Had the governemnt announced that [after] we the people sent our message and made our point on 11.02.10 -Prop 19 would have passed by the 71% in favor it attained. But – because they announced their intent before 11.02.10 they scared the livin’shit out of voters. Who the hell wants a federal felony layed upon them for smokin’ a joint – or even worse – voting yes on Prop. 19.

    The question becomes – have they received our clear message – have they got the point. Here’s the message – plain and simple:

    “You’re expendable.”

    “If you ever – and we mean ever – try to intimidate we the people again – you can start packing your bags and purchase a “one-way ticket” out of town – because -we are working on your termination papers right this very minute. See security on your way out!

  16. I am Italian and I live in Italy, I run a business and I have a nice family I always smoked ganja in my life and thank god I do not use alcool and smoke cigarettes. Thanks america and thank california to fight for the biggest injustice in history… go ahead for us as well. It is very difficult here to talk about ganja legalization because Italy is governed by people involved with mafia as the vatican is involved too and they are the first to make money on ganja. Good job I hope my son will live in a world without ganja prohibited

  17. Arnold did one great thing before leaving office and before Prop. 19 failed. It’s only an infraction of the law to possess [limited] amounts in California. Medical cannabis is still protected. Like I’ve said so many times before, religious use is the only way to attack and defeat the feds. If you believe in God and God’s Holy Sacrament, you have, by declaration, the distinction of being a Genesist.

  18. I’m not suggesting smokers boycott California tourism, but I know that I for one would have gone to CA for a vacation this winter had 19 passed but will now go on a cruise instead. I hope I’m not the only one.

  19. I think for next time, we need to make some general concessions to take the bite out of opponents’ arguments. I believe wholeheartedly that an initiative with the following terms would pass: 21 or older, may possess, consume up to an ounce of marijuana. – May cultivate as much as may fit within a 15 foot x 15 foot area – State may license retail cannabis producers and retailers, in compliance with guidelines established by the Department of Health (with legal obligation for the Department to propagate good-faith guidelines within one year of enactment) – County and municipal governments may limit or ban retail cannabis production and sales, but have no authority to enlarge the state guidelines. – Preserves an employers’ right to terminate employees for marijuana use, at their sole discretion (I know this is bad, but it’s the number one opponent argument I heard during the campaign. Baby steps.) – Penalties for smoking within the same “enclosed room or single-family dwelling” as a present minor.- Drastically increased penalties for sales to minors. – Increased penalties for unlicensed sales in general. – Increased penalties for driving under the influence of drugs. – 10% of revenue from marijuana sales are legally earmarked for teen drug-and-alcohol abuse education programs. – 10% of revenues also earmarked for state and local law enforcement (more if it looks like that might actually win some endorsements)…… I think if something like this were proposed in 2012, it would pick up almost 60% of the vote. Frame it as something that cuts both ways (i.e. for and against increased drug use in general) and you have a MUCH better shot.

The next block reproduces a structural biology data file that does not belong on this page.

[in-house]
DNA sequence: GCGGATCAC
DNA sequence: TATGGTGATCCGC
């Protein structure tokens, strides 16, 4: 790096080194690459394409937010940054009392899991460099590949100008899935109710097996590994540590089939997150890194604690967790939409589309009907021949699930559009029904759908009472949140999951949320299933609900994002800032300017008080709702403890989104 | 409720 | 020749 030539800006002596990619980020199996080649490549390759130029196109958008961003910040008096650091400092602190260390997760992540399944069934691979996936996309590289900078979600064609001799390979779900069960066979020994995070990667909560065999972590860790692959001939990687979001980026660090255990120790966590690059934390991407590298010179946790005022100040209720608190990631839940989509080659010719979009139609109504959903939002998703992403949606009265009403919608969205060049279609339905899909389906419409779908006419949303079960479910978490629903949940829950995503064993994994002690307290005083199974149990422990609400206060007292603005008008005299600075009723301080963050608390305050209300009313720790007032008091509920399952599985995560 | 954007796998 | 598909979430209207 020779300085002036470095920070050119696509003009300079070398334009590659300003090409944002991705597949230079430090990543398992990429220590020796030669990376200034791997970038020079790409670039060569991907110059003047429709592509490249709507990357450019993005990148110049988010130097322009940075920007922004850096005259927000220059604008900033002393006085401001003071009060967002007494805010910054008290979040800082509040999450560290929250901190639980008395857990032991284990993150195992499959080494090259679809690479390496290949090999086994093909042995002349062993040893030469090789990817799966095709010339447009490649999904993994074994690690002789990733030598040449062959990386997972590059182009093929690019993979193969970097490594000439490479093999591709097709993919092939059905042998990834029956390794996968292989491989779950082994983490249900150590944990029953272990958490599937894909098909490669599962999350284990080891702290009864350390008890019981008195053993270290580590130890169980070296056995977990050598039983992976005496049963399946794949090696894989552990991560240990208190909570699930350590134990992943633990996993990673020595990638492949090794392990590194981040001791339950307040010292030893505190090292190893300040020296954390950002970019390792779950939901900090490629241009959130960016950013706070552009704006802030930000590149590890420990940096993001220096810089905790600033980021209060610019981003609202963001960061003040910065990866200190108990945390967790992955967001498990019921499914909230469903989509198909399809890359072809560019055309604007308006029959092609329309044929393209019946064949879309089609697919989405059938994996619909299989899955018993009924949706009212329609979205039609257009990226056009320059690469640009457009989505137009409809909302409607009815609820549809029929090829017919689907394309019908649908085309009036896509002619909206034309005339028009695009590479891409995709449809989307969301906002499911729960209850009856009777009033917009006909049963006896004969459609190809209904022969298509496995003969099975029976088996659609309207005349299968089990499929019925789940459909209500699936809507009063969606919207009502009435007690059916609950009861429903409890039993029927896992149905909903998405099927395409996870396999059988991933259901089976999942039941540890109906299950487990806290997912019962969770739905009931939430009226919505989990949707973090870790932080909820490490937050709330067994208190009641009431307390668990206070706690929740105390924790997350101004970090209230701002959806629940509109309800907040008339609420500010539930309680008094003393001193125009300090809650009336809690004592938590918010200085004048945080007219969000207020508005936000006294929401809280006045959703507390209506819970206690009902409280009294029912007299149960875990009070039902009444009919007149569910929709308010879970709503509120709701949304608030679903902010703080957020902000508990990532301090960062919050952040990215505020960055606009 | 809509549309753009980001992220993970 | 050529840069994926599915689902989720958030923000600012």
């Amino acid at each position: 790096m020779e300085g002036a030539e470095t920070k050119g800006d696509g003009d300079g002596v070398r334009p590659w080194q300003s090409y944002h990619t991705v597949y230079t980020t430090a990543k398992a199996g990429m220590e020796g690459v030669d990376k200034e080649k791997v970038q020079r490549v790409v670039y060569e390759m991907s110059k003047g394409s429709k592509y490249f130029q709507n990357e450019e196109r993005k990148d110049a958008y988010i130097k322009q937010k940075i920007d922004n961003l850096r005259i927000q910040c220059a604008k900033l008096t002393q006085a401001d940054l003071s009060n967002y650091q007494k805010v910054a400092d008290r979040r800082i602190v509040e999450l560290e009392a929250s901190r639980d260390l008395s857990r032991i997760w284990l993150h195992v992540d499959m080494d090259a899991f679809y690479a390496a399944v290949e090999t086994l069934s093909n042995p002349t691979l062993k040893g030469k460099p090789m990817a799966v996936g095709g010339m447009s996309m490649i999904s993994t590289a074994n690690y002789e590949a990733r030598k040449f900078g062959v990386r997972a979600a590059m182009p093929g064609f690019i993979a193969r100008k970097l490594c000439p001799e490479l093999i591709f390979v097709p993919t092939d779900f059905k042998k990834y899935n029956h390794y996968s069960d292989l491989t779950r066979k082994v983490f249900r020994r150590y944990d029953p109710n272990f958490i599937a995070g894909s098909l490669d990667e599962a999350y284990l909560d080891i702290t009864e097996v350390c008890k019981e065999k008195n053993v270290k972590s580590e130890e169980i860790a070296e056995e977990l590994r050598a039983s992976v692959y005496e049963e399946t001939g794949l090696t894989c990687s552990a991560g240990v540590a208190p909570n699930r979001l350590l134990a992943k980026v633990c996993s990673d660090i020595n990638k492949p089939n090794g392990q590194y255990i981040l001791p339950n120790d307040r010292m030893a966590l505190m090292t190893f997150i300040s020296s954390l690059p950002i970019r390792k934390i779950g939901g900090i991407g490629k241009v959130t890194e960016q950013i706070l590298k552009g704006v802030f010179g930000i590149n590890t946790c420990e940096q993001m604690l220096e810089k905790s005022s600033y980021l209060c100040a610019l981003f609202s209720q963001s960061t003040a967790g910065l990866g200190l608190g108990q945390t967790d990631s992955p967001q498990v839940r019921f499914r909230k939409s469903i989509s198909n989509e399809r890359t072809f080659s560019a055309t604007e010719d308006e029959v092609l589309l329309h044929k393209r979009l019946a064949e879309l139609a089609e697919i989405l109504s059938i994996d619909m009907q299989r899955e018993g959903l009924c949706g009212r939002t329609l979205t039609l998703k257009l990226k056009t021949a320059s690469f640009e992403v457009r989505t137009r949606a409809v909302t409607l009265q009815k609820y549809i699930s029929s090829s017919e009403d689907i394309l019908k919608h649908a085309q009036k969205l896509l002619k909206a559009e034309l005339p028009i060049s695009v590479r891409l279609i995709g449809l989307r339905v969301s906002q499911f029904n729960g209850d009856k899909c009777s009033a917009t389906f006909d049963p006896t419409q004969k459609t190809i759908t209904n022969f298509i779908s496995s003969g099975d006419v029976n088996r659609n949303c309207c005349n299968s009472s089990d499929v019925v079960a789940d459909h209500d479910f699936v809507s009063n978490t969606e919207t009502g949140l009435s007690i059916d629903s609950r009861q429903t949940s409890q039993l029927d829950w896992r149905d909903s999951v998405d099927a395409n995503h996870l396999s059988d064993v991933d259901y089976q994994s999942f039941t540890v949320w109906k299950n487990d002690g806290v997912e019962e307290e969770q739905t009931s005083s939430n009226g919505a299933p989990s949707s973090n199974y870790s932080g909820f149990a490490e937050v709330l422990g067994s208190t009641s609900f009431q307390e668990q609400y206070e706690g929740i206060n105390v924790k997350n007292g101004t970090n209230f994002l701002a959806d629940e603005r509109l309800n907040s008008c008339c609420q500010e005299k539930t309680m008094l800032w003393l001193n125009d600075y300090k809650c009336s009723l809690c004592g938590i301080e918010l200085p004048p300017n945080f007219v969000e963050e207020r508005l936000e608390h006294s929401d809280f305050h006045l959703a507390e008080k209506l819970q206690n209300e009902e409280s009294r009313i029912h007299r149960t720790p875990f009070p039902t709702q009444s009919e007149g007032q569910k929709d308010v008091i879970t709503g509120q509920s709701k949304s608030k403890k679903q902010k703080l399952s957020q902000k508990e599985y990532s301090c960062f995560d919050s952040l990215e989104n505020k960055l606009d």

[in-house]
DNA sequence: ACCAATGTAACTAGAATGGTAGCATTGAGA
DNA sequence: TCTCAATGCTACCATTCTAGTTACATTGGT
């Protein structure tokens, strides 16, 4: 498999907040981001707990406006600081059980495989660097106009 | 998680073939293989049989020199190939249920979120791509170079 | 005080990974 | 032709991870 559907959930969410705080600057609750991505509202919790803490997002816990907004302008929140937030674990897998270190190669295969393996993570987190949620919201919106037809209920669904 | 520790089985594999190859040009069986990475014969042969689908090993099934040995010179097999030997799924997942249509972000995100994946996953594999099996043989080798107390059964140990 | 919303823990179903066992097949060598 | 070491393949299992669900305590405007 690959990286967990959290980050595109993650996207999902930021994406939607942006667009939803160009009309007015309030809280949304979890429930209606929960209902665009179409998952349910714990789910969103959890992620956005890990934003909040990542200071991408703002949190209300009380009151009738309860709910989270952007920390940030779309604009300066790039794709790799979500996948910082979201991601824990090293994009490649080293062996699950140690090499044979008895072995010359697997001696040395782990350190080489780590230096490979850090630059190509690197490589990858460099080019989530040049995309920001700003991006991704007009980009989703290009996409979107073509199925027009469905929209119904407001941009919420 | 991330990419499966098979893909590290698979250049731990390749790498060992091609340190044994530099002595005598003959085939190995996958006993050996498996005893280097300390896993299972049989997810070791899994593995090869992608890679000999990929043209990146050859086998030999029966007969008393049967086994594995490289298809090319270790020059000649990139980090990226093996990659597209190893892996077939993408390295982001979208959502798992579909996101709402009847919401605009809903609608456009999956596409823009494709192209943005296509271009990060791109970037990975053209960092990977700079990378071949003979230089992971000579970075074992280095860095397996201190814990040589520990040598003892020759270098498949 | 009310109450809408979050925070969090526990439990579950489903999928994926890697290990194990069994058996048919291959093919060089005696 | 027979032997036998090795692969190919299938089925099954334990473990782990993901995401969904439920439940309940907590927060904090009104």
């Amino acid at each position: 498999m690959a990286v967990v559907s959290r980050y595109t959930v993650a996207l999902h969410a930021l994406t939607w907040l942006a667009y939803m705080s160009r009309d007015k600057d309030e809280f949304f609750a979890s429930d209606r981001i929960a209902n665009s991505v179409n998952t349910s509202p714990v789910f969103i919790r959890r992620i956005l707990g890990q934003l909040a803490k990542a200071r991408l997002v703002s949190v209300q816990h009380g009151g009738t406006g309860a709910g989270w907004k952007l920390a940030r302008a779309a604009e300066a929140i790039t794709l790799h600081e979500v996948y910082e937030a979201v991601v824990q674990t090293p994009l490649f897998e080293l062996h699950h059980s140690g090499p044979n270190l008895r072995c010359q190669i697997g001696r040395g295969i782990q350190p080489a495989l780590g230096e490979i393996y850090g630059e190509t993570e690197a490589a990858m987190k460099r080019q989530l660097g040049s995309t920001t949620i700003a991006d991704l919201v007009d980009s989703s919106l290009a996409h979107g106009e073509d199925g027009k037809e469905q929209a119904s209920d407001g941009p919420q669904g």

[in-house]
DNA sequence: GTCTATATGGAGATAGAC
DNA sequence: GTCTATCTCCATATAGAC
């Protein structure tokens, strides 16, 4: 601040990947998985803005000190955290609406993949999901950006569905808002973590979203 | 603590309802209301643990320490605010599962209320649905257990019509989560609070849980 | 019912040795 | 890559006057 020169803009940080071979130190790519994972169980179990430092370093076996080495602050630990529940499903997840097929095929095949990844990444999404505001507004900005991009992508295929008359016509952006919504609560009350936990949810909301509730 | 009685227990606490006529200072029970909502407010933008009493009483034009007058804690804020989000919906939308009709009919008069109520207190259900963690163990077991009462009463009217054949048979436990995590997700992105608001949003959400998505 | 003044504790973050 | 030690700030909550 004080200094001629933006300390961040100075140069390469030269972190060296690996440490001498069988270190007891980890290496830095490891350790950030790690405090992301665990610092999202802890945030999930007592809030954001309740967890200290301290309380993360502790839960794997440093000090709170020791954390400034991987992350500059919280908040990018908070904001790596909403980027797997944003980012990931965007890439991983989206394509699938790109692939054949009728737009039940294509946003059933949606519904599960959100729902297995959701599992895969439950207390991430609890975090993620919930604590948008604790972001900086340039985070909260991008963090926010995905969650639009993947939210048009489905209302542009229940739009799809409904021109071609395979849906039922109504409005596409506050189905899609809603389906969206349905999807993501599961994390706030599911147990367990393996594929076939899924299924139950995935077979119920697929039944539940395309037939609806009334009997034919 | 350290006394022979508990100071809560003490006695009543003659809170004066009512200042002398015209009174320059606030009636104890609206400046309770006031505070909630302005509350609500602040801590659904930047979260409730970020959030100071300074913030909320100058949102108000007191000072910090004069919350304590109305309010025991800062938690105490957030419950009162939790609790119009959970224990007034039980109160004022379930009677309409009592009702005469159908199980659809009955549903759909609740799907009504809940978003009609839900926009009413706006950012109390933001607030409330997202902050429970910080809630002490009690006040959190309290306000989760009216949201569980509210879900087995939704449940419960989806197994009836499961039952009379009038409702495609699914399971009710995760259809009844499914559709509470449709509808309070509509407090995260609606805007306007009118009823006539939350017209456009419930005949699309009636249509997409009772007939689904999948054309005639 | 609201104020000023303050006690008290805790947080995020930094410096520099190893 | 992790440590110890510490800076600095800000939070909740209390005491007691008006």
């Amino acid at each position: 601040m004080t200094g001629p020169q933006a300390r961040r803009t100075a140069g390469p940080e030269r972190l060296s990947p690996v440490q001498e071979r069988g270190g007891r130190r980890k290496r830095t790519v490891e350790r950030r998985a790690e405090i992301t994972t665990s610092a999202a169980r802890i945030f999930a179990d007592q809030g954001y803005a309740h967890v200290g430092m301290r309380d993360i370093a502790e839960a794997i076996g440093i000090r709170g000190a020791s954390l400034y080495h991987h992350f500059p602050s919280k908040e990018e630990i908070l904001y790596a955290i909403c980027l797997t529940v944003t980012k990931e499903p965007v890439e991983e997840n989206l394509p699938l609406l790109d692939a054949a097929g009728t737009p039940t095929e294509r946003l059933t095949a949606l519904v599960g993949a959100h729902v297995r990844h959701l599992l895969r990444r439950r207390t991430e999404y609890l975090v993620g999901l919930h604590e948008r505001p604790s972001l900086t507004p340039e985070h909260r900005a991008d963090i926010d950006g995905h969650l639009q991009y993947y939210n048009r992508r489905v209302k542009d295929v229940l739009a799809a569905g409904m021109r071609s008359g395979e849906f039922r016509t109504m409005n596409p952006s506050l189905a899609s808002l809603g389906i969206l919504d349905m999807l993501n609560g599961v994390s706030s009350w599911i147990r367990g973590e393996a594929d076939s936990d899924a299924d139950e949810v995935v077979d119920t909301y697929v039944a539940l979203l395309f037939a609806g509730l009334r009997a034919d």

20. Re 216

    Mike, I’m an old fart myself, 56 yo–but I’m talking about the OLD farts–those above 70 YO–our parent’s and grandparent’s generations. They were the last generations not to smoke MJ–and their voting habits reflect that.

    But I agree with your message; the time for blame is over; the time for more work is here. (I think I’ve succeeded in changing MY mom’s opinion–at least she views alcohol as worse).

  21. I just came here to say that if you’re angry, you have every right to be. Californians fucked up. So did the others states with marijuana initiatives that failed this election.

    Yup, that’s right, America. People are still dumb.

  22. In The Final Tome

    The Fires Hve Been Lighted

    All the way to DC

    Prepare your rotting bodies for burial

    Praym that your rotting corpse recieves blessed cannabis leaves

    In the meantime gather closer to the FIRE

  23. I think next time we gotta focus on refuting the prohibitionist absurd claims. spread the idea that dealers dont tax kids and marijuana mixed with driving is far safer than alcohol and driving or driving while sleepy. less focus on the tax issues, more on civil rights.


  24. Well, I guess my measly vote for Prop 19 didn’t help.
    After reading some of the comments – especially the first one – and sampling some of the wisdom – or lack thereof – I can say without regret that I am glad to have stopped sending an annual donation to NORML.
    If some of you think that only stoners read this blog, you are sadly in error. From simple typos to bad grammar, from insults to portraying falsehoods as fact, the list is too long and re-inforces the image stereotypical stoner.